While the advertising industry focuses on the good, the bad, and the ugly of brand socio-political messaging, many national marketers are endeavoring to bridge audiences with anything but. What can we learn from apolitical brands sustaining consumer advocacy on both sides of the aisle?
Our industry celebrates brand involvement in socio-political issues. We reward social messaging with top media placements and creative awards, and we warn marketers that staying out of these discussions could translate to inauthenticity and alienation of certain audiences.
While for many brands picking sides may be the best course of action, (e.g., Starbucks) this is risky for brands that must maintain large national franchises, (Shell) or cannot be perceived as partisan, (the Marines). What can marketers learn from bridging brands like Shell and the Marines? Or, is everyone destined to pick a side in a time when the personal has become political and politics is sharply polarized?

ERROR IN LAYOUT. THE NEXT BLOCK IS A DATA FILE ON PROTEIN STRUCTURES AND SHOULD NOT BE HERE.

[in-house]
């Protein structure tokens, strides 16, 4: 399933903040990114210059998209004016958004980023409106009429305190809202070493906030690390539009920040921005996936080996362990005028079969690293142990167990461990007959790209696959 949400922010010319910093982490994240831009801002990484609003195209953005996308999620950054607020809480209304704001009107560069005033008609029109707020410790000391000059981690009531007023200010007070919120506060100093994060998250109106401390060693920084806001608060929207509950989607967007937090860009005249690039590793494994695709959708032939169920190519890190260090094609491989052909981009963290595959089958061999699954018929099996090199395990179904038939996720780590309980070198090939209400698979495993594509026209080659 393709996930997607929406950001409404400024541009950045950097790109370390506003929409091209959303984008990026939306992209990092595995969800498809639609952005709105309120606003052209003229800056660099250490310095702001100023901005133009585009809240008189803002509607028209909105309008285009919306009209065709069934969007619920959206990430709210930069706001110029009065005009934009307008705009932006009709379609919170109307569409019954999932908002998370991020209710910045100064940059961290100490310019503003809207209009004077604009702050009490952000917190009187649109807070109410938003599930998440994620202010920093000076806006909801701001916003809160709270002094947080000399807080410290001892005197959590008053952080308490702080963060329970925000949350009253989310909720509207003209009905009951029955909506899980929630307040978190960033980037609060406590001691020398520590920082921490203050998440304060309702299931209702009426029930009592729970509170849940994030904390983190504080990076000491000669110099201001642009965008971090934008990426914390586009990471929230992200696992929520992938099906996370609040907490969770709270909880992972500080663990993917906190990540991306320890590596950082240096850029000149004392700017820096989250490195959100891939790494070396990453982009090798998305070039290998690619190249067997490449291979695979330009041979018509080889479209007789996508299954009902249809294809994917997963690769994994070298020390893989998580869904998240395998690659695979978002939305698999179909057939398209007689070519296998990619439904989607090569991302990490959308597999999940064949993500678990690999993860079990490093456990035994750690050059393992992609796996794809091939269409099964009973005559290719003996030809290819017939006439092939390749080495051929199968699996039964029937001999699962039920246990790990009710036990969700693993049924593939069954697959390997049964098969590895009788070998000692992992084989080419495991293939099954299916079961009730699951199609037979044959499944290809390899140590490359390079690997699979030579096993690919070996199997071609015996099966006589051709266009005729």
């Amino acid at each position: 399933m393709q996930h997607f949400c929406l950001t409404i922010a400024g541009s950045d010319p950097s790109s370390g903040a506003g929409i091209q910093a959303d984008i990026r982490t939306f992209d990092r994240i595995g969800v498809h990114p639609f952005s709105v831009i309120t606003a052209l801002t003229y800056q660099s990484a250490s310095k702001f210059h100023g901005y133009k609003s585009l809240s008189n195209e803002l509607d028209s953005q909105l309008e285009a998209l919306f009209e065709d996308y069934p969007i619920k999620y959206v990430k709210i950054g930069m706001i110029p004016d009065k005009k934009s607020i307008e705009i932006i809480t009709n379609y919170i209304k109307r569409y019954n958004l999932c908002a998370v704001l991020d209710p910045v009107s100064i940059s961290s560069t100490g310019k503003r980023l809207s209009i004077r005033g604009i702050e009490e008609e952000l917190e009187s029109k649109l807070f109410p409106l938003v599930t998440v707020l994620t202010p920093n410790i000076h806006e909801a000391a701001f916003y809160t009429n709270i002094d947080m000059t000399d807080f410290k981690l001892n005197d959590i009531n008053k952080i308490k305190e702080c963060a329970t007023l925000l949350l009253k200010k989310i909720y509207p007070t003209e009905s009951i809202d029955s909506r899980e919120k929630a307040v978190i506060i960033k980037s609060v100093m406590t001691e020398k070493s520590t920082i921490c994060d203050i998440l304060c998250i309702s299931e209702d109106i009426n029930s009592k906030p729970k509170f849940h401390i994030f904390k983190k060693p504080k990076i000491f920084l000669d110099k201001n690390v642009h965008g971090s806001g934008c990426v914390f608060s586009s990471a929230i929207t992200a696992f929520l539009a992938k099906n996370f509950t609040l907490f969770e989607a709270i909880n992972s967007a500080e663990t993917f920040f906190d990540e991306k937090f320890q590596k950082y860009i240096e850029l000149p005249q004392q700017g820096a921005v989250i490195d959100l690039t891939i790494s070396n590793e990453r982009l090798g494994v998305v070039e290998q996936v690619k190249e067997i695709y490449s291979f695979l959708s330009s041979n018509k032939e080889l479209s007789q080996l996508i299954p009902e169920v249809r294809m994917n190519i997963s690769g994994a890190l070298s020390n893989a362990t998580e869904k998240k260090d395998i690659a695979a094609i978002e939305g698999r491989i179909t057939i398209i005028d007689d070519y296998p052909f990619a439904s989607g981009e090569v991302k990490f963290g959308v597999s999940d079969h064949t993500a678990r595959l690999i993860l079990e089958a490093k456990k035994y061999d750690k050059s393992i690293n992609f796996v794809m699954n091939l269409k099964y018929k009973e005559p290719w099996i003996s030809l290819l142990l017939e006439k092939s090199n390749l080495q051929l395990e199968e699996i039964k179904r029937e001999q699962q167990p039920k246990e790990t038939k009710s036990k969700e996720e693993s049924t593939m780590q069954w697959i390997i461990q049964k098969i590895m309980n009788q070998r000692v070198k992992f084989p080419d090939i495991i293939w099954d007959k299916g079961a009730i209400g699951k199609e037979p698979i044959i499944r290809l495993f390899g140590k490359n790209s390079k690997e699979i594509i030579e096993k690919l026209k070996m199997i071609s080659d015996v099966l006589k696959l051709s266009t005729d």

presented in partnership with
Lieutenant Colonel John Caldwell
National Director of Marketing and Communication Strategy
United States Marine Corps
J. Walter Thompson Atlanta
Correspondent & Producer
Founder and CEO